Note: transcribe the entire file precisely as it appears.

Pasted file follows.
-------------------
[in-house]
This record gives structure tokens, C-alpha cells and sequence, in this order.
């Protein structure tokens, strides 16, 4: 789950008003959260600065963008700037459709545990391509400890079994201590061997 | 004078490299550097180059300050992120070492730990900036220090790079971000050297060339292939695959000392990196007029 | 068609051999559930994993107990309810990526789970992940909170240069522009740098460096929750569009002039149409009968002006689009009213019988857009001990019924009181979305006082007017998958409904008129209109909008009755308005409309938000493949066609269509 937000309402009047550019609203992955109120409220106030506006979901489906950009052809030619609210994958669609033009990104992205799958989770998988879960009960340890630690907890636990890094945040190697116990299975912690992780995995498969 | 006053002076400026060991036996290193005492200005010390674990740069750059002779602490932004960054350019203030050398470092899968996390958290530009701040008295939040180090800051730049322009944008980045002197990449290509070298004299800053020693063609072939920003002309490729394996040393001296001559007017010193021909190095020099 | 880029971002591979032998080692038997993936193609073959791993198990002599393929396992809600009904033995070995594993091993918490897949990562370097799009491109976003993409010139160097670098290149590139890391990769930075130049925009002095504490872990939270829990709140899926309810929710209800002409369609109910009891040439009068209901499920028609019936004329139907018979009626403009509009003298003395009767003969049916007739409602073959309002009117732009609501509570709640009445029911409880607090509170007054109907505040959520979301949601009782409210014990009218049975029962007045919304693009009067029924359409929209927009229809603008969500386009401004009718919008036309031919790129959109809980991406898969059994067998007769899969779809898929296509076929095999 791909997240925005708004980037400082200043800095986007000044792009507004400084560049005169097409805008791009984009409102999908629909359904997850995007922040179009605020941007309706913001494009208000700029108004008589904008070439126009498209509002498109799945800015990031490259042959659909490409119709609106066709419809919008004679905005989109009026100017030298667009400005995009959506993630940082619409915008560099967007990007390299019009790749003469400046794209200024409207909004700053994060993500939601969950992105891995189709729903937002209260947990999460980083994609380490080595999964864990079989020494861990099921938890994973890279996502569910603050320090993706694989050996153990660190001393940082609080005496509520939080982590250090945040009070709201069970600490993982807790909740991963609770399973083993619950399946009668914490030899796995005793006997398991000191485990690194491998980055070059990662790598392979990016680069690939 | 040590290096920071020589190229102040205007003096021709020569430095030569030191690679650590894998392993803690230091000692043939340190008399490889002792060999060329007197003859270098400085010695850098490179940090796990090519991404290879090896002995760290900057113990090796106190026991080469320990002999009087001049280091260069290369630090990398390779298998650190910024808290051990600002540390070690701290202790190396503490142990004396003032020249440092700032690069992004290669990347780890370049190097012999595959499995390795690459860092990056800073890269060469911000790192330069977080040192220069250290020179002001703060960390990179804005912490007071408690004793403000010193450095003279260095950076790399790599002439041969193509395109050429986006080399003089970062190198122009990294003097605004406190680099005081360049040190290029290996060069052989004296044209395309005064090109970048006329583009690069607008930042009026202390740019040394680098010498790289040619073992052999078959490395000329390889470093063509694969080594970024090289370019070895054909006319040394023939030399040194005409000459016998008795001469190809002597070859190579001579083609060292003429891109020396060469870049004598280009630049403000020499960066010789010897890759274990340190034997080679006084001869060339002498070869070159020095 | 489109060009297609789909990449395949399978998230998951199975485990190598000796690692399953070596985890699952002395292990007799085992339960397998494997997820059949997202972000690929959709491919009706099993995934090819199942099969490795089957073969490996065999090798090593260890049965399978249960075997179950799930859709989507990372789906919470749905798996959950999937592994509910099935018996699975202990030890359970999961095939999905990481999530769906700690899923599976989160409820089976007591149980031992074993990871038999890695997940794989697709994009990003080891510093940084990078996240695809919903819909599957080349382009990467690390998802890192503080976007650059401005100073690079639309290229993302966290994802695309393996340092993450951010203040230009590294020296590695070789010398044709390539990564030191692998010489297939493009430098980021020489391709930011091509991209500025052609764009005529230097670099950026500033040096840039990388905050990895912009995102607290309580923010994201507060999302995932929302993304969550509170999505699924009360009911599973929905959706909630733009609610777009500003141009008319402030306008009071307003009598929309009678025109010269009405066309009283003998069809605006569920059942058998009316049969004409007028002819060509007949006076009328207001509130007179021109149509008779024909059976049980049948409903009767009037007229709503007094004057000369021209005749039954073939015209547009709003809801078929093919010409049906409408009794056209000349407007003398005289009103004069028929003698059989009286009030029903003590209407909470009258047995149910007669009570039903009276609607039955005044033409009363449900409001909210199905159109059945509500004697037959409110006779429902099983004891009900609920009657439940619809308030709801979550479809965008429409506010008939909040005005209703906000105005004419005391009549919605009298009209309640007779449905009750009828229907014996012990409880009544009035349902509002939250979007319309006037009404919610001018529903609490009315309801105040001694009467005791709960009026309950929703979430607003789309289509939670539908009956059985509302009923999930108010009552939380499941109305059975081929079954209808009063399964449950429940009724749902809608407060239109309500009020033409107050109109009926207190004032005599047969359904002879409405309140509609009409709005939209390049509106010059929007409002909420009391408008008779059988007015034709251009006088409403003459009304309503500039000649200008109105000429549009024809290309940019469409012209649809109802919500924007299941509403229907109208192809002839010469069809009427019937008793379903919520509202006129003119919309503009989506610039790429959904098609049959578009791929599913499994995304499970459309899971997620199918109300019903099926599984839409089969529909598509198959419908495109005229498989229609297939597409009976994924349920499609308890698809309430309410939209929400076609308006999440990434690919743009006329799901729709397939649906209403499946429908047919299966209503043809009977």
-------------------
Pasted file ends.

[in-house]
This record gives structure tokens, C-alpha cells and sequence, in this order.
């Protein structure tokens, strides 16, 4: 789950008003959260600065963008700037459709545990391509400890079994201590061997 | 004078490299550097180059300050992120070492730990900036220090790079971000050297060339292939695959000392990196007029 | 068609051999559930994993107990309810990526789970992940909170240069522009740098460096929750569009002039149409009968002006689009009213019988857009001990019924009181979305006082007017998958409904008129209109909008009755308005409309938000493949066609269509 937000309402009047550019609203992955109120409220106030506006979901489906950009052809030619609210994958669609033009990104992205799958989770998988879960009960340890630690907890636990890094945040190697116990299975912690992780995995498969 | 006053002076400026060991036996290193005492200005010390674990740069750059002779602490932004960054350019203030050398470092899968996390958290530009701040008295939040180090800051730049322009944008980045002197990449290509070298004299800053020693063609072939920003002309490729394996040393001296001559007017010193021909190095020099 | 880029971002591979032998080692038997993936193609073959791993198990002599393929396992809600009904033995070995594993091993918490897949990562370097799009491109976003993409010139160097670098290149590139890391990769930075130049925009002095504490872990939270829990709140899926309810929710209800002409369609109910009891040439009068209901499920028609019936004329139907018979009626403009509009003298003395009767003969049916007739409602073959309002009117732009609501509570709640009445029911409880607090509170007054109907505040959520979301949601009782409210014990009218049975029962007045919304693009009067029924359409929209927009229809603008969500386009401004009718919008036309031919790129959109809980991406898969059994067998007769899969779809898929296509076929095999 791909997240925005708004980037400082200043800095986007000044792009507004400084560049005169097409805008791009984009409102999908629909359904997850995007922040179009605020941007309706913001494009208000700029108004008589904008070439126009498209509002498109799945800015990031490259042959659909490409119709609106066709419809919008004679905005989109009026100017030298667009400005995009959506993630940082619409915008560099967007990007390299019009790749003469400046794209200024409207909004700053994060993500939601969950992105891995189709729903937002209260947990999460980083994609380490080595999964864990079989020494861990099921938890994973890279996502569910603050320090993706694989050996153990660190001393940082609080005496509520939080982590250090945040009070709201069970600490993982807790909740991963609770399973083993619950399946009668914490030899796995005793006997398991000191485990690194491998980055070059990662790598392979990016680069690939 | 040590290096920071020589190229102040205007003096021709020569430095030569030191690679650590894998392993803690230091000692043939340190008399490889002792060999060329007197003859270098400085010695850098490179940090796990090519991404290879090896002995760290900057113990090796106190026991080469320990002999009087001049280091260069290369630090990398390779298998650190910024808290051990600002540390070690701290202790190396503490142990004396003032020249440092700032690069992004290669990347780890370049190097012999595959499995390795690459860092990056800073890269060469911000790192330069977080040192220069250290020179002001703060960390990179804005912490007071408690004793403000010193450095003279260095950076790399790599002439041969193509395109050429986006080399003089970062190198122009990294003097605004406190680099005081360049040190290029290996060069052989004296044209395309005064090109970048006329583009690069607008930042009026202390740019040394680098010498790289040619073992052999078959490395000329390889470093063509694969080594970024090289370019070895054909006319040394023939030399040194005409000459016998008795001469190809002597070859190579001579083609060292003429891109020396060469870049004598280009630049403000020499960066010789010897890759274990340190034997080679006084001869060339002498070869070159020095 | 489109060009297609789909990449395949399978998230998951199975485990190598000796690692399953070596985890699952002395292990007799085992339960397998494997997820059949997202972000690929959709491919009706099993995934090819199942099969490795089957073969490996065999090798090593260890049965399978249960075997179950799930859709989507990372789906919470749905798996959950999937592994509910099935018996699975202990030890359970999961095939999905990481999530769906700690899923599976989160409820089976007591149980031992074993990871038999890695997940794989697709994009990003080891510093940084990078996240695809919903819909599957080349382009990467690390998802890192503080976007650059401005100073690079639309290229993302966290994802695309393996340092993450951010203040230009590294020296590695070789010398044709390539990564030191692998010489297939493009430098980021020489391709930011091509991209500025052609764009005529230097670099950026500033040096840039990388905050990895912009995102607290309580923010994201507060999302995932929302993304969550509170999505699924009360009911599973929905959706909630733009609610777009500003141009008319402030306008009071307003009598929309009678025109010269009405066309009283003998069809605006569920059942058998009316049969004409007028002819060509007949006076009328207001509130007179021109149509008779024909059976049980049948409903009767009037007229709503007094004057000369021209005749039954073939015209547009709003809801078929093919010409049906409408009794056209000349407007003398005289009103004069028929003698059989009286009030029903003590209407909470009258047995149910007669009570039903009276609607039955005044033409009363449900409001909210199905159109059945509500004697037959409110006779429902099983004891009900609920009657439940619809308030709801979550479809965008429409506010008939909040005005209703906000105005004419005391009549919605009298009209309640007779449905009750009828229907014996012990409880009544009035349902509002939250979007319309006037009404919610001018529903609490009315309801105040001694009467005791709960009026309950929703979430607003789309289509939670539908009956059985509302009923999930108010009552939380499941109305059975081929079954209808009063399964449950429940009724749902809608407060239109309500009020033409107050109109009926207190004032005599047969359904002879409405309140509609009409709005939209390049509106010059929007409002909420009391408008008779059988007015034709251009006088409403003459009304309503500039000649200008109105000429549009024809290309940019469409012209649809109802919500924007299941509403229907109208192809002839010469069809009427019937008793379903919520509202006129003119919309503009989506610039790429959904098609049959578009791929599913499994995304499970459309899971997620199918109300019903099926599984839409089969529909598509198959419908495109005229498989229609297939597409009976994924349920499609308890698809309430309410939209929400076609308006999440990434690919743009006329799901729709397939649906209403499946429908047919299966209503043809009977």